5. To construct the watering reservoir, take a clear plastic take-away food container, and make a hole in the lid. You can make a second hole in the lid near one side if you wish so you can refill the container with water without lifting the pot off to do so.
  6. Fill the reservoir with water, sit the pot on top of it, and make sure the wick touches the bottom of the water container so it can access all the water inside.

With self-watering pots the wicking system can be made even more efficient than the simple cord wick, and the containers can be scaled up in size to accommodate much larger plants. In the next section we’ll look at the design used in commercial self-watering containers, and how we can adapt their design to construct our own DIY large-scale self-watering pots.

2. Larger Scale Sub-Irrigation Theory – How Commercial Self-Watering Pots and Planters Work

Commercial self-watering pots and planters are available in a range of sizes from the smallest indoor plant pots to very large tubs and planters able to support large or numerous plants. These pots have a side opening or a tube where water is added to the reservoir, and they utilise a slotted barrier that separates the water from the potting medium. The barrier has hollow ‘feet’ that are also filled with the potting medium and these ‘feet’ sit in the water.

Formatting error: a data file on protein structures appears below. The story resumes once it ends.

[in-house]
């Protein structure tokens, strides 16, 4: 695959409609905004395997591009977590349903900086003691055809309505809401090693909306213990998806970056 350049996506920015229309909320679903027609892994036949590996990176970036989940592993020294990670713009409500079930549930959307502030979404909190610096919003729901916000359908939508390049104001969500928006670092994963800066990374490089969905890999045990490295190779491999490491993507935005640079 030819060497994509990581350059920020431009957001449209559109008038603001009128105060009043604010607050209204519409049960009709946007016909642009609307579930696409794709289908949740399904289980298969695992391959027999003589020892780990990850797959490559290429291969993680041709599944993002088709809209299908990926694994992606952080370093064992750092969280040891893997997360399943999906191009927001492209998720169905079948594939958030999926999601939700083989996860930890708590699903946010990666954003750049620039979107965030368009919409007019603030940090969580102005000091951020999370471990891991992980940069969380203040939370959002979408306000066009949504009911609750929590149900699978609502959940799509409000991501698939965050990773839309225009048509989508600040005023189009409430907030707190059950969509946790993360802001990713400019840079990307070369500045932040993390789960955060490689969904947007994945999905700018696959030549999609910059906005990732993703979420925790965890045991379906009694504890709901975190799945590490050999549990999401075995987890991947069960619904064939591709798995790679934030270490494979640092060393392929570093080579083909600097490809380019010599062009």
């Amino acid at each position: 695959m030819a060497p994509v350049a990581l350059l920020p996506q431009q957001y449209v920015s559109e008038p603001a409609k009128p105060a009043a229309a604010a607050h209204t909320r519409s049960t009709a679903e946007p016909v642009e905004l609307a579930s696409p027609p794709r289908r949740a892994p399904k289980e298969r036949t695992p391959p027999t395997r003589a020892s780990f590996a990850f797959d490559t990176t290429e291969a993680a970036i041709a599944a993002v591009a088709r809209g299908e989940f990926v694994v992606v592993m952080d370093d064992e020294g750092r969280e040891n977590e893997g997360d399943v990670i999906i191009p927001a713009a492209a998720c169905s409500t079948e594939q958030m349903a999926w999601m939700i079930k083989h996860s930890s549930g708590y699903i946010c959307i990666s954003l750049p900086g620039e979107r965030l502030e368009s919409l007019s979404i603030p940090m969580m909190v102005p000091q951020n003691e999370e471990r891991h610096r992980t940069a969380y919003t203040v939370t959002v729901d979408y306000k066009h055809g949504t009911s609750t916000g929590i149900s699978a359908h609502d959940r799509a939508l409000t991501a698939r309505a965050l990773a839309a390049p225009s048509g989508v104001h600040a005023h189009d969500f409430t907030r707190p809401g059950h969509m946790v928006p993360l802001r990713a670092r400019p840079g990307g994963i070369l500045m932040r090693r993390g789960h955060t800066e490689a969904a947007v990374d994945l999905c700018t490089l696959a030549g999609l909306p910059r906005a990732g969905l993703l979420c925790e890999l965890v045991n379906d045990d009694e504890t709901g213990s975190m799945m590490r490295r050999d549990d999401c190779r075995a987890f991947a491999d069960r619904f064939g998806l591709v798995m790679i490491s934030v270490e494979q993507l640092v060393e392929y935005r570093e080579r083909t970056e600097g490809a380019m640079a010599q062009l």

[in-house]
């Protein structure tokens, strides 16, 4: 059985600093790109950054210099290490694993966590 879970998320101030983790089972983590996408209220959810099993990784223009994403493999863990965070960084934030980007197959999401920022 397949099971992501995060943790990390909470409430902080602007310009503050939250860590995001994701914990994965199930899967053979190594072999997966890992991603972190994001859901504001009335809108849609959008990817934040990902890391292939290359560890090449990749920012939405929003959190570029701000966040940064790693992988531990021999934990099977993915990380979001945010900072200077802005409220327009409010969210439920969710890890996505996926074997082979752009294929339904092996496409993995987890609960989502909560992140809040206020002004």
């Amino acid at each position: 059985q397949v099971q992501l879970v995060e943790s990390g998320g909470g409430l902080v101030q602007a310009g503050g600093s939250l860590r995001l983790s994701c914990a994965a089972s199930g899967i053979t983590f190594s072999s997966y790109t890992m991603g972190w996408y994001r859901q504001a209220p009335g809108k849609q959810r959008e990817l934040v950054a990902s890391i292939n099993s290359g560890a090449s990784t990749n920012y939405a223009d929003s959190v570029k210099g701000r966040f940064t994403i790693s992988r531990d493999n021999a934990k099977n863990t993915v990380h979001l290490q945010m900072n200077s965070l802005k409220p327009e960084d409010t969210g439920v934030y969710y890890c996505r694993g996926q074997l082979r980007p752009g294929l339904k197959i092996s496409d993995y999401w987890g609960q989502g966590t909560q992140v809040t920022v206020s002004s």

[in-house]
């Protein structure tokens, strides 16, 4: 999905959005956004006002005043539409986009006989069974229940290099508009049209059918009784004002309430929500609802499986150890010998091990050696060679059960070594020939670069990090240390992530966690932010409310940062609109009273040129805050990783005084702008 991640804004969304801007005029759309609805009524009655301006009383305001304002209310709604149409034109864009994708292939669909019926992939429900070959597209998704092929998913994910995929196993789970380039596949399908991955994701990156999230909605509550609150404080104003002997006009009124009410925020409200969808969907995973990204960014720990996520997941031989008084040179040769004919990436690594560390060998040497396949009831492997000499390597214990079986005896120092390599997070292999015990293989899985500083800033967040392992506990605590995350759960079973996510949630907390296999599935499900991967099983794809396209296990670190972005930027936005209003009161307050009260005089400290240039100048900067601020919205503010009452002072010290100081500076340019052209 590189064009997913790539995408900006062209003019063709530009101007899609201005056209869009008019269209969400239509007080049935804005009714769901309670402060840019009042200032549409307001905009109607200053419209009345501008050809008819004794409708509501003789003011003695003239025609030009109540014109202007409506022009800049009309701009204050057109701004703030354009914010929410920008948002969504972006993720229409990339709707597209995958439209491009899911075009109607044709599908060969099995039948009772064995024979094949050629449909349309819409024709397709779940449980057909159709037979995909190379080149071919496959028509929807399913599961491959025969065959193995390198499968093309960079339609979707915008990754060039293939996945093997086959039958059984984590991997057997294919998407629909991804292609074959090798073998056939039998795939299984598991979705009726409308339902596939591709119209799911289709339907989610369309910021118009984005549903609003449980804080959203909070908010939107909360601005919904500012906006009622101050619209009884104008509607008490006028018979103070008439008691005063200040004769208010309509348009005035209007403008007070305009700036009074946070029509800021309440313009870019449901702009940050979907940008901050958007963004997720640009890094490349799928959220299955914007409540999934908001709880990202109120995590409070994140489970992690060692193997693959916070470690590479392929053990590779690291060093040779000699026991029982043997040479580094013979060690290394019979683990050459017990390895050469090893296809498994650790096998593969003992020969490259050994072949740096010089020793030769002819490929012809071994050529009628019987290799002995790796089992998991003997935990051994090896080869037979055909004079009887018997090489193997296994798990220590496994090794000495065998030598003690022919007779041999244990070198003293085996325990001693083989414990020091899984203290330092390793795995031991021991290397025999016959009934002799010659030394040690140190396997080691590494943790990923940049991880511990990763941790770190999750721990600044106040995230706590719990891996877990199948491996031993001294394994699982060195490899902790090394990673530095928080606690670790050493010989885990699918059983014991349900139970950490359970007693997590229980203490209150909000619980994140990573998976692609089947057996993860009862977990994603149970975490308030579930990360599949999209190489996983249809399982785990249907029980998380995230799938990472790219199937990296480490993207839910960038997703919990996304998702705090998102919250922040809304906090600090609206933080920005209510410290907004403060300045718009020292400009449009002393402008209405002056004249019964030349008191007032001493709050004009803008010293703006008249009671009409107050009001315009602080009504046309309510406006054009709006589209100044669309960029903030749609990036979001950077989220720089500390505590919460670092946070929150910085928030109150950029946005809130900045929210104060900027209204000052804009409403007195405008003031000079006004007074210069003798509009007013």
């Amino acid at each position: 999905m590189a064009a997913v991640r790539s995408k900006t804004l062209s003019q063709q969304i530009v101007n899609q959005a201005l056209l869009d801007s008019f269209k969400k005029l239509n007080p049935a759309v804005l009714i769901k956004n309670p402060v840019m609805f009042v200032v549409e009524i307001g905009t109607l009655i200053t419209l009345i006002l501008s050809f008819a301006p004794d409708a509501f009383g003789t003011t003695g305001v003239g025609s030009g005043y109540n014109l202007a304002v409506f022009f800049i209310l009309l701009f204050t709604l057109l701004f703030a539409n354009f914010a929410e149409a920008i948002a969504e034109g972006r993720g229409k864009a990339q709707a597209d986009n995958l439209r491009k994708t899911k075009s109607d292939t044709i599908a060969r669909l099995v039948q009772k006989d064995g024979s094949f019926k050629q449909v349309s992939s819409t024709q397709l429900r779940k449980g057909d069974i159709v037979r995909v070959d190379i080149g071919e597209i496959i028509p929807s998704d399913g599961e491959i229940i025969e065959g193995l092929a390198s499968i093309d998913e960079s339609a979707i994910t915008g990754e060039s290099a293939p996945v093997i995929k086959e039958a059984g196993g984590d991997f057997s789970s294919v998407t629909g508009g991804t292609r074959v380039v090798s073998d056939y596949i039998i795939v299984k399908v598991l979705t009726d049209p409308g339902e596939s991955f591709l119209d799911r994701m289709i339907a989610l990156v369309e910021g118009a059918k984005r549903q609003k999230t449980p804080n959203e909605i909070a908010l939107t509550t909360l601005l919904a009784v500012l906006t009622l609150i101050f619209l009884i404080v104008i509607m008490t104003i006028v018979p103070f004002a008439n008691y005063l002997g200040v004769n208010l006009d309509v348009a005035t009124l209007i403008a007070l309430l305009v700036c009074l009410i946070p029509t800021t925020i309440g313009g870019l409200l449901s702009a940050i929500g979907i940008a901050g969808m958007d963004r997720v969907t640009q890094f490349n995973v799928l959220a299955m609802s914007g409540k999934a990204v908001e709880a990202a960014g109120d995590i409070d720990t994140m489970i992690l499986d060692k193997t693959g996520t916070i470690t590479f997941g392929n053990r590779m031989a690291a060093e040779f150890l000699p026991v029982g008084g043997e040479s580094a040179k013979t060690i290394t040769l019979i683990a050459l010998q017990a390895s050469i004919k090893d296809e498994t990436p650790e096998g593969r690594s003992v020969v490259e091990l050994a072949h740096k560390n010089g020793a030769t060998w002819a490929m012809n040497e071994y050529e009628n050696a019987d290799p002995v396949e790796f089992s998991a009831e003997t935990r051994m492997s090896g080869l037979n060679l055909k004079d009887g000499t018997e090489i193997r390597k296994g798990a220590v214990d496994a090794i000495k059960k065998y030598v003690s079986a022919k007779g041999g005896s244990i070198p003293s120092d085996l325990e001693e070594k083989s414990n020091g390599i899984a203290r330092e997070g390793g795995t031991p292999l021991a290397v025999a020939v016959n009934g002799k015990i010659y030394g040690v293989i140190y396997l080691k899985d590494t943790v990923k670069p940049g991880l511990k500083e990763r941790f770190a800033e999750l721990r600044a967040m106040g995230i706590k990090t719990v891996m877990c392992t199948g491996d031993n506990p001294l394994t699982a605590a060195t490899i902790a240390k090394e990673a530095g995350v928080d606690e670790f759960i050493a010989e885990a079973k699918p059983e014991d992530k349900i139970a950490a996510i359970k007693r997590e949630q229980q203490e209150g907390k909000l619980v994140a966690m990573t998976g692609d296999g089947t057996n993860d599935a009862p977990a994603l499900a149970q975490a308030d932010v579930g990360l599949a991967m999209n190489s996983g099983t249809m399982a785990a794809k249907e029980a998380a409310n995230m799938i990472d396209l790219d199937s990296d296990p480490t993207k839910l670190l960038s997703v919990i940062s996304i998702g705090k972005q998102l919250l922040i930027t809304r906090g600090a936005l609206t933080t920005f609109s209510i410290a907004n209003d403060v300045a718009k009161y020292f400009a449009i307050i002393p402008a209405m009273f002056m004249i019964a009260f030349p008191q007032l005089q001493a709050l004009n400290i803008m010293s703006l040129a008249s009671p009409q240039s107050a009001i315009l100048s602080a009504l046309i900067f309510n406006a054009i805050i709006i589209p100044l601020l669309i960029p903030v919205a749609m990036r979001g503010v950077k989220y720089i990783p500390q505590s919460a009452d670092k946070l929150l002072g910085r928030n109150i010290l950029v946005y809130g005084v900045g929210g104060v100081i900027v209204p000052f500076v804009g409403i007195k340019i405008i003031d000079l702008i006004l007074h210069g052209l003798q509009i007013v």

The clever part of the design is that the ‘feet’ have holes or slots in the sides allowing water in, so the wet potting medium extending down into the ‘feet’ acts as a wick and carries the moisture up into the rest of the potting medium as high as the potting medium material will allow.

Self watering pot and its water reservoir, top view.

Self watering pot and its water reservoir, showing how they fit together. Note the slots in the hollow ‘feet’ to allow water to wick up into the potting medium. There are also slots in the soil barrier (bottom of the pot) to allow water to drain into reservoir if watered from above.

Now that we’ve seen how commercial self-watering pots work, we can design and build our own to suit our requirements!

3. How to Build a DIY Large Self Watering Pot – Mini Wicking Bed System